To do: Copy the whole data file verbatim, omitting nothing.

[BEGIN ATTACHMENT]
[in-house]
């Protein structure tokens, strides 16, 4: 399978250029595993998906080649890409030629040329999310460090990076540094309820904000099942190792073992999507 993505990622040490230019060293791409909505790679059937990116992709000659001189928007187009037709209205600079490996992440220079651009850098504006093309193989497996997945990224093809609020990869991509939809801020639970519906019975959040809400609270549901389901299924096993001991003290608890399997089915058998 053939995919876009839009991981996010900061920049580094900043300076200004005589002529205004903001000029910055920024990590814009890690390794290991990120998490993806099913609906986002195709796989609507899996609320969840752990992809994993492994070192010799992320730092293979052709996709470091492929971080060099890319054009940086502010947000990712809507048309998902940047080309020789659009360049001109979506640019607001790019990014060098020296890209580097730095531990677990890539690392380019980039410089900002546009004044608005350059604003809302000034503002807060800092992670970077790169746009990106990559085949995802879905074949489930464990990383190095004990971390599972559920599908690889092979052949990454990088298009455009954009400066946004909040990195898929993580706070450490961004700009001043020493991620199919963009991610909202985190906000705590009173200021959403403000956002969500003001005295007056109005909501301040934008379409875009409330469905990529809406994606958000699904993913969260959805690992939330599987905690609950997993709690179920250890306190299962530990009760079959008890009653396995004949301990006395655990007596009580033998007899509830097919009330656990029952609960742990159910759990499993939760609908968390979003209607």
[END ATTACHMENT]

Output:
[in-house]
């Protein structure tokens, strides 16, 4: 399978250029595993998906080649890409030629040329999310460090990076540094309820904000099942190792073992999507 993505990622040490230019060293791409909505790679059937990116992709000659001189928007187009037709209205600079490996992440220079651009850098504006093309193989497996997945990224093809609020990869991509939809801020639970519906019975959040809400609270549901389901299924096993001991003290608890399997089915058998 053939995919876009839009991981996010900061920049580094900043300076200004005589002529205004903001000029910055920024990590814009890690390794290991990120998490993806099913609906986002195709796989609507899996609320969840752990992809994993492994070192010799992320730092293979052709996709470091492929971080060099890319054009940086502010947000990712809507048309998902940047080309020789659009360049001109979506640019607001790019990014060098020296890209580097730095531990677990890539690392380019980039410089900002546009004044608005350059604003809302000034503002807060800092992670970077790169746009990106990559085949995802879905074949489930464990990383190095004990971390599972559920599908690889092979052949990454990088298009455009954009400066946004909040990195898929993580706070450490961004700009001043020493991620199919963009991610909202985190906000705590009173200021959403403000956002969500003001005295007056109005909501301040934008379409875009409330469905990529809406994606958000699904993913969260959805690992939330599987905690609950997993709690179920250890306190299962530990009760079959008890009653396995004949301990006395655990007596009580033998007899509830097919009330656990029952609960742990159910759990499993939760609908968390979003209607």